Award Nominations Currently Being Accepted


Each year, SME recognizes its members and the manufacturing community with several different awards. The following awards are currently accepting nominations:


International Honor Awards—These seven awards recognize significant contributions to the field of manufacturing engineering in the areas of manufacturing technologies, processes, technical writing, education, research, management, and service to the Society.


Outstanding Young Manufacturing Engineer Award—This award recognizes manufacturing engineers, age 35 or younger, who have made exceptional contributions and accomplishments in the manufacturing industry.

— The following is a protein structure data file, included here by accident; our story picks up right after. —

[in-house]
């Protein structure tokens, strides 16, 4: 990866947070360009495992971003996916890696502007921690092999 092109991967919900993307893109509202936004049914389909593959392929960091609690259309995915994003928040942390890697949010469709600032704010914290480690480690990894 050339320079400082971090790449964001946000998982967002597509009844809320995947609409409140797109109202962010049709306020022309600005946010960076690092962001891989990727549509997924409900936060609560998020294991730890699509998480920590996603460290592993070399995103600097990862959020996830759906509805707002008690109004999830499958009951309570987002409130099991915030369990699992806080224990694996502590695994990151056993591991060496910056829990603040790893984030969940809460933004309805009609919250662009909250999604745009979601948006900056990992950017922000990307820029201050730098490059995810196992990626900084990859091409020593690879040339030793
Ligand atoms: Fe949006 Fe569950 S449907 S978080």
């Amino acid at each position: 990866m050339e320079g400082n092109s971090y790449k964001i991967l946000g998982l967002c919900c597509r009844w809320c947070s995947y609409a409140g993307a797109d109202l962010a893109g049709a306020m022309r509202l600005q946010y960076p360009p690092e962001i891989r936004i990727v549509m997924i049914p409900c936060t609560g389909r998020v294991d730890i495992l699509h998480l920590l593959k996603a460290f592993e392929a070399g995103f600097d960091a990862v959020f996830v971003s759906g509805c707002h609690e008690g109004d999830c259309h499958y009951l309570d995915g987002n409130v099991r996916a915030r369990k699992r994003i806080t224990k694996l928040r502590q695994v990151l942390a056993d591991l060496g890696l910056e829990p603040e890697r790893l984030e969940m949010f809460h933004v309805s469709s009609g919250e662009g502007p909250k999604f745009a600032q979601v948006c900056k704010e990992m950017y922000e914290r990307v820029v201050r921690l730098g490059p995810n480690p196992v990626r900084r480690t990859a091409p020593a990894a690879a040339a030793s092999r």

Award of Merit—This award is bestowed on outstanding SME members who have made valued, balanced contributions to the Society’s professional activities and growth.

Nominations are due August 1. To submit your nomination, please visit

This article was first published in the June 2012 edition of Manufacturing Engineering magazine.  Click here for PDF








Published Date : 6/1/2012